Study findings suggest spread of Omicron can be ascribed to immune evasiveness rather than an increase in transmissibility
The severe acute respiratory syndrome coronavirus 2 (SARS-CoV-2) Omicron (B.1.1.529) variant of concern (VOC) is a rapidly progressing strain that is expected to supersede the formerly widespread Delta VOC in many nations. In South Africa, the Omicron VOC has surpassed the Delta VOC and easily spread to at least 28 countries in Europe, Asia, the Middle East, and South America.
The Omicron variant has been estimated to be three to six times more infectious than previous variants with a short doubling time. In fact, early projections suggest a doubling duration of 1.8 days (United Kingdom), 1.6 days (Denmark), 2.4 days (Scotland), and 2.0 days (Scotland and the United States). Furthermore, dissemination of the Omicron VOC has also been reported among individuals who have been fully vaccinated against SARS-CoV-2 and in those with a history of coronavirus disease 2019 (COVID-19).
Data on the transmission of the Omicron VOC is inadequate; however, this information is essential for the effective global control of this variant. Furthermore, it is critical to determine if the growth advantage of this variant is due to immune evasion or the increased inherent transmissibility for this variant.
The ability of the Omicron VOC to evade immunity induced by vaccines is a source of concern worldwide. One preliminary meta-analysis of neutralization studies found that vaccine effectiveness curtailed to around 40% against symptoms and 80% against severe disease; however, booster vaccinations appear to have efficacies of 86% and 98%, respectively.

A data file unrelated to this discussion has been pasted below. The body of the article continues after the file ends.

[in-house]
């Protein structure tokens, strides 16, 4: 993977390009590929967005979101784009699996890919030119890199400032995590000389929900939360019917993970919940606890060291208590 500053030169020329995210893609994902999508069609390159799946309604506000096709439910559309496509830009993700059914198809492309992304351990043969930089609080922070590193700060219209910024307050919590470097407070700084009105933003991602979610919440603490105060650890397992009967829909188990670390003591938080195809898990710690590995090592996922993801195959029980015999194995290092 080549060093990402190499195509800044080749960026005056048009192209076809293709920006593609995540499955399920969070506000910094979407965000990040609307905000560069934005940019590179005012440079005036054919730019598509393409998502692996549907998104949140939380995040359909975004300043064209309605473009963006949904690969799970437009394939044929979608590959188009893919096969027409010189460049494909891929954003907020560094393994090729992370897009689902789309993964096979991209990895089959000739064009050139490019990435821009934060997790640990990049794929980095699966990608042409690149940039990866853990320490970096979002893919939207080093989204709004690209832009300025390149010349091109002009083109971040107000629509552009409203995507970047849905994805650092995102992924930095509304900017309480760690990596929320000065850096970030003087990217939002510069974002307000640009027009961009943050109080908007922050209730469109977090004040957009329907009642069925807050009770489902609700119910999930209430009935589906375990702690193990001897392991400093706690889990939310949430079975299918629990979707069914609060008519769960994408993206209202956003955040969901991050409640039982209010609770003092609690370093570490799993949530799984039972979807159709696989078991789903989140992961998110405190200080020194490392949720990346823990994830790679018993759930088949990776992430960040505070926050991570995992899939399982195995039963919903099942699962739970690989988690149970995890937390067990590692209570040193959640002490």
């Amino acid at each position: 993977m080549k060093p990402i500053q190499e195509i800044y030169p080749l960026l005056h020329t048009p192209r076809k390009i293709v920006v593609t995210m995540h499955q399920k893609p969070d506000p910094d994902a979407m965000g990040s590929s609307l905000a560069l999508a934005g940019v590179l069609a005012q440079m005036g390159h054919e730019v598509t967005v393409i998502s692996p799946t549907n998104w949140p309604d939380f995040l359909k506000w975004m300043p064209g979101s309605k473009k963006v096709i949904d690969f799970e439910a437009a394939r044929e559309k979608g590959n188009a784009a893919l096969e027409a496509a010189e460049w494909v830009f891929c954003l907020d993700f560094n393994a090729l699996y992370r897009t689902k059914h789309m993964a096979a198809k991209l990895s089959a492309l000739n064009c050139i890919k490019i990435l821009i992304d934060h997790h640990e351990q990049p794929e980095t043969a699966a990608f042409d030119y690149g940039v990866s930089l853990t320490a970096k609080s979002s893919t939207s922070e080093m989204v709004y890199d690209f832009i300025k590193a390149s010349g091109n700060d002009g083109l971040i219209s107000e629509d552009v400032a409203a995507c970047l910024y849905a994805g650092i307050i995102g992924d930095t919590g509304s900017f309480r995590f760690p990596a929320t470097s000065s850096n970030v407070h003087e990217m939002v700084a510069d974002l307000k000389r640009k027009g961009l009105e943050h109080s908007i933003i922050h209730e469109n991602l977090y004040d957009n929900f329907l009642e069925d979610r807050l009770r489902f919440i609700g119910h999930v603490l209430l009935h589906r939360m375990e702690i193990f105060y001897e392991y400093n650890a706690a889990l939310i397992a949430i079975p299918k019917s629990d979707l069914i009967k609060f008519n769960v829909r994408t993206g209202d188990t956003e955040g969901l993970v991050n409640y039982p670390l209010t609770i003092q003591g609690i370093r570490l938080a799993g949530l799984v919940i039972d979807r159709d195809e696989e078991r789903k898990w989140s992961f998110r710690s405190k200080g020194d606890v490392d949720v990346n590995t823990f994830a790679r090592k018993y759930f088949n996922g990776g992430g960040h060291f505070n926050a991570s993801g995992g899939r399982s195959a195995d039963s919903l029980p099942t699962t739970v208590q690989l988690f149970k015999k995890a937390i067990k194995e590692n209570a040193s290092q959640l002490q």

About the study
A recent study published on the medRxiv* preprint server sought to investigate the household transmission of the Omicron VOC by examining the secondary attack rate and increased immune evasiveness of both the Omicron and Delta variants. This study also assessed the efficacy of booster immunization in reducing virus transmission rates.
The present study evaluated the transmission dynamics that would occur if Omicron VOC spread amongst Danish households. Here, household secondary attack rate (SAR) was estimated using data from Danish registers.
Study participants were separated into three categories according to their vaccination status, including unvaccinated, fully vaccinated, and booster-vaccinated. Participants who were partially vaccinated were considered unvaccinated in this study.
The data indicated that the SAR was 31% in houses that encountered the Omicron VOC and 21% in households exposed to the Delta VOC. Across all age groups, the estimated SAR for the Omicron VOC was greater than that for the Delta VOC.
Unvaccinated prospective secondary cases had similar attack rates in households with the Omicron and Delta VOCs at 29% and 28%, respectively. However, fully vaccinated individuals had SAR of 32% in households with the Omicron and 19% in households with the Delta VOC. Meanwhile, Omicron rendered a SAR of 25% in booster-vaccinated individuals, whereas Delta correlated to a SAR of only 11% in this cohort.
Seven days after the primary episode, which was considered a positive test result in this study, the cumulative chance of probable secondary cases rose from 33-41% to roughly 87-89%. The chances of secondary infection were higher in cases where the primary case, which was the first individual within a household to test positive, was with the Delta VOC rather than with the Omicron VOC.